Berlin prepares to open its royal palace, rebuilt amid controversy


Seventy years after it was swept away by East German communist rulers, Berlin has rebuilt its former royal palace, which is set to reopen in the heart of the city.

dpa/GNA, Berlin is set to open a 15th-century palace that once belonged to its Kaiser and is now the crowning glory of extensive reconstruction carried out in the German capital since the breaching of the Berlin Wall.

It was also among the city’s most controversial projects.

Blending baroque with a modern style, the 677-million-euro (818-million-dollar) palace was entirely redesigned and rebuilt.

It was demolished in 1950 by East German communists as a symbol of Germany’s past imperial militarism and due to wartime bombing damage.

The new palace is known as the Humboldt Forum in a tribute to Germany’s Humboldt brothers, who were 19th century scholars celebrated in the fields of science and education.

It will be home to major collections from two state museums as well as objects that describe the history of Berlin.

“The Humboldt Forum will become a new city quarter,” said the project’s General Director and art historian Hartmut Dorgerloh.

Spread over about 40,000 square metres and backed by Chancellor Angela Merkel and her predecessor Gerhard Schroeder, the new building blends a modern interior with a largely neo-classical facade designed by Italian architect Franco Stella.

An avowed fan of German culture, Merkel has already hosted a meeting in the building with French President Emmanuel Macron, when it was entering its final stage of reconstruction two years ago.

But the ambitious plan to resurrect the palace had many critics, too.

Opponents questioned whether rebuilding the main Berlin residence of the country’s former royal family – until the Kaiser fled into exile at the end of World War 1 – was really the message that modern Germany wanted to send the world.

The 12-metre-high cross placed on the dome of the building in May only sparked further criticism.

“What does this mean for Germany as a multicultural, heterogeneous, post-migrant society?” curator Mahret Kupka asked dpa, adding that Christianity was also closely linked to colonial history.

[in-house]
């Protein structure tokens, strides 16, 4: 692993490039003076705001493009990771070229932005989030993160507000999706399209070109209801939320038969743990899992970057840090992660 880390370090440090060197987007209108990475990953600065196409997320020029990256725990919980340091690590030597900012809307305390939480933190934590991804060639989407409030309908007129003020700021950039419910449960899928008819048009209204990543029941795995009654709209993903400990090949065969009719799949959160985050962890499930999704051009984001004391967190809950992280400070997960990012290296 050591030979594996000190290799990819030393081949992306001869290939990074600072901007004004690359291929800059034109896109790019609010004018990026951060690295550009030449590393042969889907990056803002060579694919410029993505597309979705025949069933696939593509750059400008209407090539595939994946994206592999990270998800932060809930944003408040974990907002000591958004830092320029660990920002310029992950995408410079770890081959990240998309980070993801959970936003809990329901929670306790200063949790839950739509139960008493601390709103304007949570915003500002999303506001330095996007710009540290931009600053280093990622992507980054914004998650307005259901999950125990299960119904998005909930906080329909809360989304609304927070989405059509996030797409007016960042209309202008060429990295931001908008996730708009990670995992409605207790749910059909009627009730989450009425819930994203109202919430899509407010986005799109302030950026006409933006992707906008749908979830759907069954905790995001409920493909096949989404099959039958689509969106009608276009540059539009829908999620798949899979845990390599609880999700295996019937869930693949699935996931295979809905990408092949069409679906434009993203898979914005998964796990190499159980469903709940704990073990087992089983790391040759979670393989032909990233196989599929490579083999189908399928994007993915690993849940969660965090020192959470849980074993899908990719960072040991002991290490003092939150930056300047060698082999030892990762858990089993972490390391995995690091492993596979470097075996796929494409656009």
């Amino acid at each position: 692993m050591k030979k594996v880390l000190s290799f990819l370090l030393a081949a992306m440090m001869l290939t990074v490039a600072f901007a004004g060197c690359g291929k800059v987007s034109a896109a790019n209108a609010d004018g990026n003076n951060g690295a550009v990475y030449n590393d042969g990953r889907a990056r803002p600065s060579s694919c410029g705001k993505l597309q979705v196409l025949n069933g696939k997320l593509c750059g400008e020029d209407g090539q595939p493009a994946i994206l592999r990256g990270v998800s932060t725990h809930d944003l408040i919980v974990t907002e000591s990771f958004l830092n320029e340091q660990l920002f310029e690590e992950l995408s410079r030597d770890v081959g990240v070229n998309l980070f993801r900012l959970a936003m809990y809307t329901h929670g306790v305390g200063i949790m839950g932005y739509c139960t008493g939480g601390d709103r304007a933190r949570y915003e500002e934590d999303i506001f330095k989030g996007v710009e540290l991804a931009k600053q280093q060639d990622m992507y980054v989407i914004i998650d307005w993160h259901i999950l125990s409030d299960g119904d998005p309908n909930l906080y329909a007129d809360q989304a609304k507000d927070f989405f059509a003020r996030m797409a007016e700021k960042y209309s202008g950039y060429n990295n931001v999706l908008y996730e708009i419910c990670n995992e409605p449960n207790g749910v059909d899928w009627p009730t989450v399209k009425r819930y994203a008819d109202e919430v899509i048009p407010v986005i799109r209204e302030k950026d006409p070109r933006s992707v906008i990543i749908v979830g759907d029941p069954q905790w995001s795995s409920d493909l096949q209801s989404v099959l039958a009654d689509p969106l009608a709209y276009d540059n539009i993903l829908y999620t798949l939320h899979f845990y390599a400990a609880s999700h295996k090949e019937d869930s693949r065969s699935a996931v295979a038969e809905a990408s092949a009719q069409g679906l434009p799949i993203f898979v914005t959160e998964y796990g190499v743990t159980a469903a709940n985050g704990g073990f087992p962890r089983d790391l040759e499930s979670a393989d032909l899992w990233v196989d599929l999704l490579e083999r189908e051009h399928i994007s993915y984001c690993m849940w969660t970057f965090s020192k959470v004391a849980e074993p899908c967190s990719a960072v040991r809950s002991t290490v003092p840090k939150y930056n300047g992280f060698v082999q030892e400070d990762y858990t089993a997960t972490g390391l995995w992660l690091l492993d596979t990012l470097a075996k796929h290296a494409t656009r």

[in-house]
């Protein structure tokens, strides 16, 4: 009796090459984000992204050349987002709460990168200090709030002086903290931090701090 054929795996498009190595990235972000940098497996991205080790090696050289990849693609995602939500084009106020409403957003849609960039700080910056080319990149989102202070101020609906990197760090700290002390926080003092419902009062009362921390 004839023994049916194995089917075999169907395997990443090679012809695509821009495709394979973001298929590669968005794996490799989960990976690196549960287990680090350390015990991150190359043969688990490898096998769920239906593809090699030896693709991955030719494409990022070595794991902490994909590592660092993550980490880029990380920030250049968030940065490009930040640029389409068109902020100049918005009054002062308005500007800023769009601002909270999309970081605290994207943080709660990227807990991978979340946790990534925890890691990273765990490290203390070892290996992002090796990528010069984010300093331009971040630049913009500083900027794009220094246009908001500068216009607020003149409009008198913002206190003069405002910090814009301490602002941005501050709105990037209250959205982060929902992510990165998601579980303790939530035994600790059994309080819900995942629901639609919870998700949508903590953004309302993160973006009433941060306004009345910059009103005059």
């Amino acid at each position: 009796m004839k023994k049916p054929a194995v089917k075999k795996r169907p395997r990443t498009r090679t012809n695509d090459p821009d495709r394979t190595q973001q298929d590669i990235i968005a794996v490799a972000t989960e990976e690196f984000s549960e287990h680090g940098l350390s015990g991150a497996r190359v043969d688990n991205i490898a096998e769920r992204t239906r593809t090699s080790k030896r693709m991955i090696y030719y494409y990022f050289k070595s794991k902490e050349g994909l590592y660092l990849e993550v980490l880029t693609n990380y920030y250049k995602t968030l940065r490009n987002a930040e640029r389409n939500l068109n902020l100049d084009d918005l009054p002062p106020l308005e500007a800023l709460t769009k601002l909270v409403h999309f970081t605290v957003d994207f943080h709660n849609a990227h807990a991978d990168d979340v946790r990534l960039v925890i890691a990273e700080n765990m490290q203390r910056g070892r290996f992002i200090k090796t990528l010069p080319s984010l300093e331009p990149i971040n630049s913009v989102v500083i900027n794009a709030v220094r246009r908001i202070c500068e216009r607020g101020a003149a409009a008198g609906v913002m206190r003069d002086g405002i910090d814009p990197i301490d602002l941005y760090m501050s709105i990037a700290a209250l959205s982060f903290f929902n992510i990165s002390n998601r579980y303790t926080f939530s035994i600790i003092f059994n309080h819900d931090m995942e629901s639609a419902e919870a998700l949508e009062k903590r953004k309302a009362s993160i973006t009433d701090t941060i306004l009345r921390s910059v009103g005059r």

“Christianity has been a channel through which colonialism also functioned and was strengthened,” she said. “Things were stolen or destroyed, practically in the name of Christianity.”

Due to threat of the coronavirus, the Humboldt Forum’s official opening on December 16 has now been moved online, and is to be followed by a phased launch.

Access to the whole building is unlikely before the end of next year.

The forum is the third building since World War II to occupy the prestigious location on the Unter den Linden boulevard, which begins at the city’s iconic Brandenburg Gate and ends at the newly-rebuilt palace.

The palace replaces the East German communist parliament building that was torn down in 2005 due to asbestos. Officially called the Palast der Republik, it was famously dubbed the “poisoned parliament.”

Once open, the Humboldt Forum should also act as a pivot in the extensive restoration of Berlin’s historic heart around Unter den Linden.

The new palace will augment the cluster of world-class opera houses, theatres, concert halls, museums, palaces, cathedrals, a university also named after Humboldt, memorials and imperial buildings in the area nearby.

Once one of the great boulevards of Europe, Unter den Linden lost prestige in recent years as its previously bustling street life and overflowing cafes and restaurants were replaced by uninspiring eateries and souvenir shops.

But with the Humboldt Forum now complete, moves are underway to rejuvenate the boulevard, with some of its less impressive buildings facing demolition.

The long-running renovation of Berlin’s state library nearby is also complete, along with one of the area’s two opera houses.

Renovation work is due to start soon on the other opera house.

Furthermore, a new metro link beneath Unter den Linden is expected to open this month, meaning the construction equipment associated with the project can be cleared.

Berlin also hopes to unveil a new 17-million-euro monument nearby marking the nation’s reunification three decades ago.

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